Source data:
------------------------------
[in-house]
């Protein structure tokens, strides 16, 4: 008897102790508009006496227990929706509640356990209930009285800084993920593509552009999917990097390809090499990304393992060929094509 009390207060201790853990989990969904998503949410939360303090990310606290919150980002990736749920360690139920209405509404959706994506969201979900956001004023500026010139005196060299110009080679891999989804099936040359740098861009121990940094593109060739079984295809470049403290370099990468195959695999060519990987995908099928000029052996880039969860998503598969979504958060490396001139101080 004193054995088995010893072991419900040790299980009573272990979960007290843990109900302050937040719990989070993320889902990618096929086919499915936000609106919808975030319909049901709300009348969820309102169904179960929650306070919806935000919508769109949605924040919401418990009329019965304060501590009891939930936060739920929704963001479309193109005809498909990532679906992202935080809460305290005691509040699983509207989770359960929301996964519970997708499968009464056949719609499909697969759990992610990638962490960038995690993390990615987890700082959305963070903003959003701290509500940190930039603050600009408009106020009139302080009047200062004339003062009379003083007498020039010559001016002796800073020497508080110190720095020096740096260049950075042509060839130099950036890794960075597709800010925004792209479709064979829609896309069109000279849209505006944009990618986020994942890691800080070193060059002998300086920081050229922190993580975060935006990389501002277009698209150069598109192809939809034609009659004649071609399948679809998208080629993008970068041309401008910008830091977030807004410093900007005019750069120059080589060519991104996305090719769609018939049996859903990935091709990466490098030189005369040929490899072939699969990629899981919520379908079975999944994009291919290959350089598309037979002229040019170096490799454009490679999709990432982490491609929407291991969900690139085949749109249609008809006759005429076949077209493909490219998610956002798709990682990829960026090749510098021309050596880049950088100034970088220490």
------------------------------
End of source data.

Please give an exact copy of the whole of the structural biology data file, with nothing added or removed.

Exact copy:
[in-house]
């Protein structure tokens, strides 16, 4: 008897102790508009006496227990929706509640356990209930009285800084993920593509552009999917990097390809090499990304393992060929094509 009390207060201790853990989990969904998503949410939360303090990310606290919150980002990736749920360690139920209405509404959706994506969201979900956001004023500026010139005196060299110009080679891999989804099936040359740098861009121990940094593109060739079984295809470049403290370099990468195959695999060519990987995908099928000029052996880039969860998503598969979504958060490396001139101080 004193054995088995010893072991419900040790299980009573272990979960007290843990109900302050937040719990989070993320889902990618096929086919499915936000609106919808975030319909049901709300009348969820309102169904179960929650306070919806935000919508769109949605924040919401418990009329019965304060501590009891939930936060739920929704963001479309193109005809498909990532679906992202935080809460305290005691509040699983509207989770359960929301996964519970997708499968009464056949719609499909697969759990992610990638962490960038995690993390990615987890700082959305963070903003959003701290509500940190930039603050600009408009106020009139302080009047200062004339003062009379003083007498020039010559001016002796800073020497508080110190720095020096740096260049950075042509060839130099950036890794960075597709800010925004792209479709064979829609896309069109000279849209505006944009990618986020994942890691800080070193060059002998300086920081050229922190993580975060935006990389501002277009698209150069598109192809939809034609009659004649071609399948679809998208080629993008970068041309401008910008830091977030807004410093900007005019750069120059080589060519991104996305090719769609018939049996859903990935091709990466490098030189005369040929490899072939699969990629899981919520379908079975999944994009291919290959350089598309037979002229040019170096490799454009490679999709990432982490491609929407291991969900690139085949749109249609008809006759005429076949077209493909490219998610956002798709990682990829960026090749510098021309050596880049950088100034970088220490």